I totally agree with you on this that internet is king right now. In Nigeria however this is yet to be fully established. Even though I have a successful beauty blog, brands and members of that industry do not notice you until they see your name in something they carry around, something physical. This is very frustrating as you can imagine but that is the industry here.
    So right now, I am getting approaches from magazines to write for their site but when I ask them if this will be translated to their print they renege and hold back because they know that this is where I will be recognised.
    I wish internet was king here too, lol.
    Barbara
    http://barbsiesmusings.blogspot.com/
    Lagos, Nigeria

    Reply
  4. Toni Styles

    I really enjoyed this post; it’s so true, we are all very lucky to be engaged at a relatively early period, in fashion blogging and social media – we have the opportunity to grow with it. It will be so huge one day. However, print has an almost Old Hollywood appeal to it. There is something very romantic about seeing ones name in print – as a former newspaper columnist, I always felt a rush, even a fright, when I saw my name and could actually hold/ feel my work. Albeit, the immediate feedback you receive online is a new rush and a new thrill.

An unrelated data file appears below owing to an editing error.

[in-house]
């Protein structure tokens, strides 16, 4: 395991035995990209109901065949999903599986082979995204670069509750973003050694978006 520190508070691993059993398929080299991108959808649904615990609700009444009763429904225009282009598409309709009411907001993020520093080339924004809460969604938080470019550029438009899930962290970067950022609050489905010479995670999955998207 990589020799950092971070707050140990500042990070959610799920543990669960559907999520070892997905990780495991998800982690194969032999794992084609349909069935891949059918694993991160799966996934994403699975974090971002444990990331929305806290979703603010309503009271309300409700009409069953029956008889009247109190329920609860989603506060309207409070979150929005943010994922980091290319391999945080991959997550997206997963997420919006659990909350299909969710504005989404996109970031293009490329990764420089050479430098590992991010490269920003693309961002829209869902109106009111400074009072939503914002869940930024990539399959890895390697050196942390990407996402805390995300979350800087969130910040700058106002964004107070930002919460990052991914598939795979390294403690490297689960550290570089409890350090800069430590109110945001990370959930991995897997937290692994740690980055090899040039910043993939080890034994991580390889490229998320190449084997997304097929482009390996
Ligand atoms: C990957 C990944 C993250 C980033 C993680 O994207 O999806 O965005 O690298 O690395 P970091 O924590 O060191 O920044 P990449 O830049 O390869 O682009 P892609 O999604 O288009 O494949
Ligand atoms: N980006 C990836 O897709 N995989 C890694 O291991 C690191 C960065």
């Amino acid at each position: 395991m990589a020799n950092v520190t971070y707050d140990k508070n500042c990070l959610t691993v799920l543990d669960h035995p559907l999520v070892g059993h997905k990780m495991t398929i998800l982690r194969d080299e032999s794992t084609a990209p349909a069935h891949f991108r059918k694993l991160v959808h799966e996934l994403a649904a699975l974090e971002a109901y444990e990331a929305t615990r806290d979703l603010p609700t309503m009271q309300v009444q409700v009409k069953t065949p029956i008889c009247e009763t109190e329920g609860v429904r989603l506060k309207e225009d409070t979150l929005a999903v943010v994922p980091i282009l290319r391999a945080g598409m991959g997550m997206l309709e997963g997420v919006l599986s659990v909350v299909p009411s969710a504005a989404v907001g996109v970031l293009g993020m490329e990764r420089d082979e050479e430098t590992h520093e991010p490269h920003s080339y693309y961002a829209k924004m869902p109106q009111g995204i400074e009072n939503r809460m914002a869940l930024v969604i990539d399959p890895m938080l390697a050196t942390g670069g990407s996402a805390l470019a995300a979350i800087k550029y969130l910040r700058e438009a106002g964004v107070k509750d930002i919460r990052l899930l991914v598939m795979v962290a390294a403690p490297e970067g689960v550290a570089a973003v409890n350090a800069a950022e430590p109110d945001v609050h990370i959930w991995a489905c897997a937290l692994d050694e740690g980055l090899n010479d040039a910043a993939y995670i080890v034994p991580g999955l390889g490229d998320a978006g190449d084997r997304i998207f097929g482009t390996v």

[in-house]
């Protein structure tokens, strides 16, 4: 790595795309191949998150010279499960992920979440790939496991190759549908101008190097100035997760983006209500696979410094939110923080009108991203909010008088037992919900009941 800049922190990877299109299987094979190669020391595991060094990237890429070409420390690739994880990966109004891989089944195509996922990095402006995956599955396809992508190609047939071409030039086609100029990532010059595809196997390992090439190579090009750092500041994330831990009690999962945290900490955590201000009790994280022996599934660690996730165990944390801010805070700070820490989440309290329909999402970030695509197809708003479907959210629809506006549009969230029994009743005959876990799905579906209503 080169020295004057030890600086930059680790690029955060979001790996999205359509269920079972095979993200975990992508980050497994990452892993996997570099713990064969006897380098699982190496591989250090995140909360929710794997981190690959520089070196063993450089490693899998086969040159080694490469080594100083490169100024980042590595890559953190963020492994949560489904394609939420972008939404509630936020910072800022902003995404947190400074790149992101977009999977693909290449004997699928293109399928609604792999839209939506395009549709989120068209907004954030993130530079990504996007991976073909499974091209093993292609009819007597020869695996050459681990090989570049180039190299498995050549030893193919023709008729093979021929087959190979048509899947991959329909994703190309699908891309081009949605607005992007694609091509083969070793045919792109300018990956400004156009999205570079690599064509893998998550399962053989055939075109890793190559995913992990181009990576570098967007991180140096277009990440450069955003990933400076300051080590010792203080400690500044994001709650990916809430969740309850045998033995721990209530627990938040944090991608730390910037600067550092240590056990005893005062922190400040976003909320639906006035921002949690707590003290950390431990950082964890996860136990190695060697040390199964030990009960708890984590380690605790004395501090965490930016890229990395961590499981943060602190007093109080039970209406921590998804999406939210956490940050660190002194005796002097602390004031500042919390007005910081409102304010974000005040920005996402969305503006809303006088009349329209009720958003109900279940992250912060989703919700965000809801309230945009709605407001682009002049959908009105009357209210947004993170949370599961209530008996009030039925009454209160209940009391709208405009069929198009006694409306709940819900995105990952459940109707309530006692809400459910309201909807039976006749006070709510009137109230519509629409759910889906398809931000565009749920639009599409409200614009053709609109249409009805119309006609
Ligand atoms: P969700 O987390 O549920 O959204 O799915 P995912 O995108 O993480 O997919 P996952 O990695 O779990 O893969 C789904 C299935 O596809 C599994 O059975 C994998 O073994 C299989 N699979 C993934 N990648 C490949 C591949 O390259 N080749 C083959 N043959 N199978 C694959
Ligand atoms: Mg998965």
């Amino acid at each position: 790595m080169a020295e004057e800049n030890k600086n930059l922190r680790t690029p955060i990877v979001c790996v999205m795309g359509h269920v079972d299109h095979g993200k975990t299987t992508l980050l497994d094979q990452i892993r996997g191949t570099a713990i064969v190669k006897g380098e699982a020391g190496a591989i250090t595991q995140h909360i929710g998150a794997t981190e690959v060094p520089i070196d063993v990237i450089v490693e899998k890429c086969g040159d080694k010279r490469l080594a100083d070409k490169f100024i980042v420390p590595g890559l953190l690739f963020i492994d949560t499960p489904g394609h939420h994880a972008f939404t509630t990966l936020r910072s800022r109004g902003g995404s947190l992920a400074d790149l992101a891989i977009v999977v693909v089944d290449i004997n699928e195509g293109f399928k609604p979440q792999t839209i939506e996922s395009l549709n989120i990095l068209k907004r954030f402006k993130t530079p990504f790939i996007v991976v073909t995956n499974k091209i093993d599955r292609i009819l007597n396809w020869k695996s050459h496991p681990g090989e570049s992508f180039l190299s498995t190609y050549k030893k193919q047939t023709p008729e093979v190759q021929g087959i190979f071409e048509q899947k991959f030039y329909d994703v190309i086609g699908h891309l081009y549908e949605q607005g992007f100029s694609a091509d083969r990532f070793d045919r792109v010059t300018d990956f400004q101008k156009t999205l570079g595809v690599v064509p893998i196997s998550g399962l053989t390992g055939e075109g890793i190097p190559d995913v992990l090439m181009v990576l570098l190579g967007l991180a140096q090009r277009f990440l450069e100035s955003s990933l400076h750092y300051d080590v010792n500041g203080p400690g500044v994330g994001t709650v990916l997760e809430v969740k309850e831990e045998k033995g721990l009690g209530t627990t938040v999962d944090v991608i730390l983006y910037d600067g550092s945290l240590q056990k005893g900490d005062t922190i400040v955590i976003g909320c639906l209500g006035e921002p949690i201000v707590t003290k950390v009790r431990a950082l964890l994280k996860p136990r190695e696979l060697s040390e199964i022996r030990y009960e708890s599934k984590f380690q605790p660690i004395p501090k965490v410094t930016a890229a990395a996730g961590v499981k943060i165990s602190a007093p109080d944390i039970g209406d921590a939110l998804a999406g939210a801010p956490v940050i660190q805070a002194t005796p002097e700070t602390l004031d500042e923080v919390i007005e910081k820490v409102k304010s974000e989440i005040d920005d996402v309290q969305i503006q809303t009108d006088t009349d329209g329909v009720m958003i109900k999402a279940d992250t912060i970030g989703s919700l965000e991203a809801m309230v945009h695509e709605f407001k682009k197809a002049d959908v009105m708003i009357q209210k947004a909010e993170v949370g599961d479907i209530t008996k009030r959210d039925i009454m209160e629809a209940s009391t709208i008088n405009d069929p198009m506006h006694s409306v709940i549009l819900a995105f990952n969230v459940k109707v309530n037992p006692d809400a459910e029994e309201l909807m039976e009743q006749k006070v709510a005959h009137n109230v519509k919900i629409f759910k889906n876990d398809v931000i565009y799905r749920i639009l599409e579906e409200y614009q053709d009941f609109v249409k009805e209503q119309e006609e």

It has its pros and cons not unlike print.

    http://rhythmandruffle.com <3

    Reply
  5. Meaghan

    Wow, our beginning stories are incredibly similar…HS newspaper editor, leading to a Journalism major. I was “scared” off by the same things and switched to a Business degree my first semester. I don’t feel like my school even offered up the digital side, and this wasn’t forever ago, I’m talking 2004/2005.
    Now I’ve tried out being the admin. asst./sales professional and have been pulled back to Journalism, digital of course. Only now it’s a hobby and I am working on making it a profession, while keeping it FUN!
    Best of luck to everyone trying to make it.
    http://justmeaghan.com

    Reply
  6. Meaghan

    Wow! Our stories sound incredibly similar. I too started out as a High School paper editor, journalism major who swiftly converted to a business degree at the horrible advice of a sad, digital hating professor. I honestly don’t even think the digital option was made apparent in my classes, and this was in 04/05 not 1990!